Skip to comments.3D printed meat could soon be cheap and tasty enough to win you over
Posted on 03/06/2013 12:48:35 PM PST by Red Badger
The next time youre about to bite into a hamburger, take a moment to consider the resources that went into making it. In a recent Solve for X talk, Andras Forgacs laid out all the statistics, and explained how tantalizingly close we are to a more sustainable method of meat production. Basically, humanity may soon be 3D printing meat instead of growing it in an animal.
Forgacs starts by explaining just how costly a single quarter-pound beef patty is to produce. For that one serving, 6.7lbs of grains, 600 gallons of water, and 75 square feet of grazing land were used. Now multiply that by 1000 to find your (approximate) impact the average American eats over 220lbs of meat each year. Additionally, at least 18% of greenhouse gas emissions are due to meat production. All this for one burger?
As economic opportunities continue to lift populations around the world into the middle class, demand for meat is rising. With 7 billion people on the planet, we are sustained by 60 billion land animals. When the population hits 9 billion somewhere around 2050 we would need 100 billion land animals. That would be ecologically devastating, so something has to change.
Advances in bioengineering have been able to produce meat analogs, but the process has always been stupendously expensive, and the results were only passable. It turns out that its actually very difficult to match the taste and texture of animal muscle tissue by growing cells in the lab. The marbling of fats and connective tissue is integral to the experience of eating a burger.
Applying 3D printing to artificial meats could be the answer, according to Forgacs. If you take tissue engineering and add in some 3D printing, you get the burgeoning field of bioprinting. Researchers are working with cell aggregates as the medium in bioprinting (as opposed to plastics in regular 3D printing). Layer after layer of cells can be laid down to more closely resemble the genuine article. Researchers can basically build a block of muscle that never lived.
So maybe its going to be possible to make artificial meat that feels and tastes like the real deal, but what about cost? Well, Forgacs concedes that it does still cost a few thousand dollars to make a pound of meat in the lab. Unless youre seeking the most expensive burger in the world, thats no good. Still, the cost of real meat is inevitably going up and the printed stuff will become cheaper as economies of scale kick in. The process right now is taking place in a research lab, not a large production facility.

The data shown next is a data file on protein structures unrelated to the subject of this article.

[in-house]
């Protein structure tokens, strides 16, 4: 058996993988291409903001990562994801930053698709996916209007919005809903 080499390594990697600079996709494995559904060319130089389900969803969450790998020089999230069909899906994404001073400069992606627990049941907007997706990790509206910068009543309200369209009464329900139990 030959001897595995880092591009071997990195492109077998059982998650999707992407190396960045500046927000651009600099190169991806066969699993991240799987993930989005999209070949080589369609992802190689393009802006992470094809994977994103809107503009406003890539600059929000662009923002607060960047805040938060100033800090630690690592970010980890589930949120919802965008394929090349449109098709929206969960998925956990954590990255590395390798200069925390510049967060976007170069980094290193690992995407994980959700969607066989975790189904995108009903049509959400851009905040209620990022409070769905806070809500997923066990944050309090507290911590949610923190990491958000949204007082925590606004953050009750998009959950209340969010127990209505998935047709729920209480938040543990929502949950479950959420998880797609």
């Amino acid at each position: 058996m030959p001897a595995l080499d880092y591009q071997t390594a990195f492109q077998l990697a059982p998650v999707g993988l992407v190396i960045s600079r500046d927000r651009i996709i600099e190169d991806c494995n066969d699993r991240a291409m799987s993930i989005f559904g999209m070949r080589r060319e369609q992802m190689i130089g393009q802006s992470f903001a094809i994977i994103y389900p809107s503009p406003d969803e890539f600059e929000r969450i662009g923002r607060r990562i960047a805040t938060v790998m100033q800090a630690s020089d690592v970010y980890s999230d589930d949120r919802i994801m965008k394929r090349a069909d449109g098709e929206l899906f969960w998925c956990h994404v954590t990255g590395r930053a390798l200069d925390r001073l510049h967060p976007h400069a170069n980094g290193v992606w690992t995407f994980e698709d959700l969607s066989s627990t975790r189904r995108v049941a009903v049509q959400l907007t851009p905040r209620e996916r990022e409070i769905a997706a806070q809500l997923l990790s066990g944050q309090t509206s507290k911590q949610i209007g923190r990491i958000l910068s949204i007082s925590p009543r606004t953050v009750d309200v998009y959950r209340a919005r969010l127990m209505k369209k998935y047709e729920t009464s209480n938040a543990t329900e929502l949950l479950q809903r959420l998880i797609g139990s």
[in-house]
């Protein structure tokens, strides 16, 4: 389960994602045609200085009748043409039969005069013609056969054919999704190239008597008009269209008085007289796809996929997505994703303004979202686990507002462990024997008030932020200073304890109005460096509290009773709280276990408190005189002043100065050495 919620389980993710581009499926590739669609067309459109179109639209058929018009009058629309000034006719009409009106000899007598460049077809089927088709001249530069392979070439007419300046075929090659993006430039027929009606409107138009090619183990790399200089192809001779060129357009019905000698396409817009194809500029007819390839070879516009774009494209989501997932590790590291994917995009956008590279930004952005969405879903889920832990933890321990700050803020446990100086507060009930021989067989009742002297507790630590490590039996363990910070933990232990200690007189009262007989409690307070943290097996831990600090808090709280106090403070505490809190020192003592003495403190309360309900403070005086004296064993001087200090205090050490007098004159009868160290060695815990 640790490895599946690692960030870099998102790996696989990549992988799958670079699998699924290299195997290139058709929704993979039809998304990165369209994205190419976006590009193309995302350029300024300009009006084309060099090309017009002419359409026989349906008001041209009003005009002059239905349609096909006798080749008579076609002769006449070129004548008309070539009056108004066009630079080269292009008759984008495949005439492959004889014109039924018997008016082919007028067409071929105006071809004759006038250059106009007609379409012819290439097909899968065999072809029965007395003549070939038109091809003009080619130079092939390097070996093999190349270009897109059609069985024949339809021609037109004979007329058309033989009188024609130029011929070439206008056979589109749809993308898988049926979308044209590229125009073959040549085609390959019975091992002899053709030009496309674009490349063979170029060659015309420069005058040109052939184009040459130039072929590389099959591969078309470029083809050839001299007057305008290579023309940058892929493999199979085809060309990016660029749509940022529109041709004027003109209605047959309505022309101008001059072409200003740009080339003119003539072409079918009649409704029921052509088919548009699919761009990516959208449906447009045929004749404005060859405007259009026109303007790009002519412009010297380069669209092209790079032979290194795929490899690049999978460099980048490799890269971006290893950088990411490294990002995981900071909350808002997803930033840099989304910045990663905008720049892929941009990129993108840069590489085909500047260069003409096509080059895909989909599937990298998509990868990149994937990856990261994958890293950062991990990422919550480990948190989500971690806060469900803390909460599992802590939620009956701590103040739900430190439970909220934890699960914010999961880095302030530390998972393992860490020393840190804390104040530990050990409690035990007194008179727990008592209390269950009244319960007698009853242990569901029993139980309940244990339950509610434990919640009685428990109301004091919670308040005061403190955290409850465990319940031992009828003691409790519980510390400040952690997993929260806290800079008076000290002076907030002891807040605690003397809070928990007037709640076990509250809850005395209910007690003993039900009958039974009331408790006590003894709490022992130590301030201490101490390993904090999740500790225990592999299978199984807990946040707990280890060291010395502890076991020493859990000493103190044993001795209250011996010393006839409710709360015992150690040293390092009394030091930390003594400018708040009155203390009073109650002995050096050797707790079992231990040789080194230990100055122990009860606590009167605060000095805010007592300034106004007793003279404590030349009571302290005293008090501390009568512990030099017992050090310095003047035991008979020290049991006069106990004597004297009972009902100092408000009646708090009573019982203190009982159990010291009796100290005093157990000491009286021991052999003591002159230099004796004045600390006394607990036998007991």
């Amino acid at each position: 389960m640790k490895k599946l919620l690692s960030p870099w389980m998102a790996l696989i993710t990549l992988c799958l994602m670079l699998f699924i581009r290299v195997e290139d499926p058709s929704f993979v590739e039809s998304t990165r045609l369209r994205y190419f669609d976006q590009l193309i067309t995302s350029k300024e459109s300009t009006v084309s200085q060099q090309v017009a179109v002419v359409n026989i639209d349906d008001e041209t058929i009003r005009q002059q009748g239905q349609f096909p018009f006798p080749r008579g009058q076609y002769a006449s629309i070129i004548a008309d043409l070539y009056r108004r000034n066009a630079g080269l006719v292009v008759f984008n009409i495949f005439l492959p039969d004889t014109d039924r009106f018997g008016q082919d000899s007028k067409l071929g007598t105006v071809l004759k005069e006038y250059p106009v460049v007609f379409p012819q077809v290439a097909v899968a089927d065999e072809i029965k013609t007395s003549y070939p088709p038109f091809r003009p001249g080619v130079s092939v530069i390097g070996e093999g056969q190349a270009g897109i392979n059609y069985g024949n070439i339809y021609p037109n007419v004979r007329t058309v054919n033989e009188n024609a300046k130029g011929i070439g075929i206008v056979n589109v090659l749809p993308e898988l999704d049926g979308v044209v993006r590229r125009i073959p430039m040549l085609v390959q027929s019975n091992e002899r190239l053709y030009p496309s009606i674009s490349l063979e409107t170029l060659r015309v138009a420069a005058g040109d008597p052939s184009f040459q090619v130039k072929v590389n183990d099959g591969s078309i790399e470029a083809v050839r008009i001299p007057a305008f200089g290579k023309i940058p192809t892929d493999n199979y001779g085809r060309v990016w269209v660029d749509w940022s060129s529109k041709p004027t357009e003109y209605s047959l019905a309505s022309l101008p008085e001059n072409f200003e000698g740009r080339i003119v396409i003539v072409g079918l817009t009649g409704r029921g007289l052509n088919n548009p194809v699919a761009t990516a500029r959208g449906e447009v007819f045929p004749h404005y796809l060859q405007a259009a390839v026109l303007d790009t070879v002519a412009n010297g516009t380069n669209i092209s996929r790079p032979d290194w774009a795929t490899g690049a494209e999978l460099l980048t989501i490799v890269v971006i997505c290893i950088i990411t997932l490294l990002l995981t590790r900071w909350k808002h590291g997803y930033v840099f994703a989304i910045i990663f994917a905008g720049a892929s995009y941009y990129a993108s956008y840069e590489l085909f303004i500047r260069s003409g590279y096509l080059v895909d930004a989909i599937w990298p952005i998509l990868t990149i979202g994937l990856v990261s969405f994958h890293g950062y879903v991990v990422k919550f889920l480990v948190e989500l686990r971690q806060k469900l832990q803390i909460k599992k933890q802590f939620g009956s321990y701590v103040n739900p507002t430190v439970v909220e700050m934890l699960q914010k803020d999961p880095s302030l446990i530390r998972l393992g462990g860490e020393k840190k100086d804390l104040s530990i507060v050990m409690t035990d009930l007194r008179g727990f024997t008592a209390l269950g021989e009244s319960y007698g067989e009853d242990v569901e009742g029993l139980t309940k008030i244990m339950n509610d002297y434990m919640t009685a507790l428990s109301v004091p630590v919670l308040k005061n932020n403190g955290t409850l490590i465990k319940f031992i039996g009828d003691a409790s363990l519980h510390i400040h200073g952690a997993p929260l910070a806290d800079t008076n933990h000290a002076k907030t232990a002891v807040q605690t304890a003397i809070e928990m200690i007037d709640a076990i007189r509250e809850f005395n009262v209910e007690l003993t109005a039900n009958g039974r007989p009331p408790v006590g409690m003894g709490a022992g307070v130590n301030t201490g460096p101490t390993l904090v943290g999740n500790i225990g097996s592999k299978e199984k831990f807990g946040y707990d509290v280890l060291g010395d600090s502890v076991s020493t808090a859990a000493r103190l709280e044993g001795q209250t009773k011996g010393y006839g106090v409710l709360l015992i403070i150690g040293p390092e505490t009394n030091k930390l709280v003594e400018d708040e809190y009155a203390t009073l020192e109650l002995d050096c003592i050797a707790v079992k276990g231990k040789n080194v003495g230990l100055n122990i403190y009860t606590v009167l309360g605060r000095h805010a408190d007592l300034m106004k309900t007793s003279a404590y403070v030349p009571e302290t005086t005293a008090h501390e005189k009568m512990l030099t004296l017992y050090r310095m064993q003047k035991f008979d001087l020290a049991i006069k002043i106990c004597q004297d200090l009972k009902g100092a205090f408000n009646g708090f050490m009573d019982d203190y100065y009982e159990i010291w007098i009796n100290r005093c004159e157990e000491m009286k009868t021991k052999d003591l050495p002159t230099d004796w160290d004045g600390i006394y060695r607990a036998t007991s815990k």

Printed meats will eventually become cost-competitive with the dead animal kind. Until then, we may all have to take a closer look at what were eating.
I had a friend that raised beef critters, when I was a kid. As I recall, it was about a year from him getting the calf to him selling it. (I'm sure it's different from critter to critter....)
Anyhoo, so figure - 30 lbs * 365 days = about 5-1/2 tons of forage. Total. Grazing, grains, the works. Which still sounds a little high, but I could buy it, I suppose.
Man, I've shovelled a lot of cow flops. Copious though they are...a cow just can't PROCESS as much food as the article claims.
Bacon paste?? I want crispy bacon, not Play-Doh!
Don’t worry. It’s not real.........
I’m sure someone is working on it to make it a reality!........
How soon can we have a 3D printed president?
we already have one. He’s as artificial as you can get...........
Sure as hell beats bean sprouts and dandelion greens.
“I dunno, Picard never had much good to say about the food from the replicators.”
Commander Ryker: “We no longer enslave animals for food.”
i don’t believe the figures that they say are needed to make 4 ounces of meat. cows weigh 1200-1500 pounds. there’s no way those figures are accurate.
Ummm umh, real crispy bacon.
When rat meat goes on the menu, then I become a vegetarian. Still, I think in third world countries (soon to be the US if 0bama has his way!) I think it is already a staple.
If I was starving I would feel differently, but I currently have no interest in eating rat meat. If/when I come to the point where I had to to survive, I’m sure I could do it. If it comes to that, I would prefer mine boneless though...
In survival training in the Marine Corps you learn to eat anything you can catch...........What’s the difference between a squirrel and a rat? A fluffy tail..........
I’ve known dogs that would consider rat meat a delicacy. Since cat litter was.
Me, I even avoid crustaceans.
Now that’s what I’m talkin’ about!
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